Two membrane-associated tyrosine phosphatase homologs potentiate C. elegans AKT-1/PKB signaling

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Akt/protein kinase B (PKB) functions in conserved signaling cascades that regulate growth and metabolism. In humans, Akt/PKB is dysregulated in diabetes and cancer; in Caenorhabditis elegans, Akt/PKB functions in an insulin-like signaling pathway to regulate larval development. To identify molecules that modulate C. elegans Akt/PKB signaling, we performed a genetic screen for enhancers of the akt-1 mutant phenotype (eak). We report the analysis of three eak genes. eak-6 and eak-5/sdf-9 encode protein tyrosine phosphatase homologs; eak-4 encodes a novel protein with an N-myristoylation signal. All three genes are expressed primarily in the two endocrine XXX cells, and their predicted gene products localize to the plasma membrane. Genetic evidence indicates that these proteins function in parallel to AKT-1 to inhibit the FoxO transcription factor DAF-16. These results define two membrane-associated protein tyrosine phosphatase homologs that may potentiate C. elegans Akt/PKB signaling by cell autonomous and cell nonautonomous mechanisms. Similar molecules may modulate Akt/PKB signaling in human endocrine tissues. © 2006 Hu et al.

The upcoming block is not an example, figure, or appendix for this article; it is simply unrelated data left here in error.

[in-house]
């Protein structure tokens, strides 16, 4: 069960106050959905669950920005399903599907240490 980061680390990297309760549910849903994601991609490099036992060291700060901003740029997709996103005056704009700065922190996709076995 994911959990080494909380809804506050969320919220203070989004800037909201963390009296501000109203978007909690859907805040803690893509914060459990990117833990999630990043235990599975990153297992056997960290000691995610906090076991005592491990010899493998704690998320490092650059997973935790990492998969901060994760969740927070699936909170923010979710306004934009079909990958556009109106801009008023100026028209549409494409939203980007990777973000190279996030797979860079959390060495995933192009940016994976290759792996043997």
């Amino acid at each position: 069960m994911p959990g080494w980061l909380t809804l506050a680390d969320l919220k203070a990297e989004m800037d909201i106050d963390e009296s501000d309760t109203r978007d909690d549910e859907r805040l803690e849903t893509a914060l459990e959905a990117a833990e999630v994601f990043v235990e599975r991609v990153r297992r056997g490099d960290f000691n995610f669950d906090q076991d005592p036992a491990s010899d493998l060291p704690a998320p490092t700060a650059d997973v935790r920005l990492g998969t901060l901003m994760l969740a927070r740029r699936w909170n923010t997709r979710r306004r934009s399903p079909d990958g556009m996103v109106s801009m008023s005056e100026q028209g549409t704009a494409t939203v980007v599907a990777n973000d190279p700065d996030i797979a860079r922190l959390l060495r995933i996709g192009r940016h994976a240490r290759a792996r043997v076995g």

Hu, P. J., Xu, J., & Ruvkun, G. (2006). Two membrane-associated tyrosine phosphatase homologs potentiate C. elegans AKT-1/PKB signaling. PLoS Genetics, 2(7), 0930–0943.

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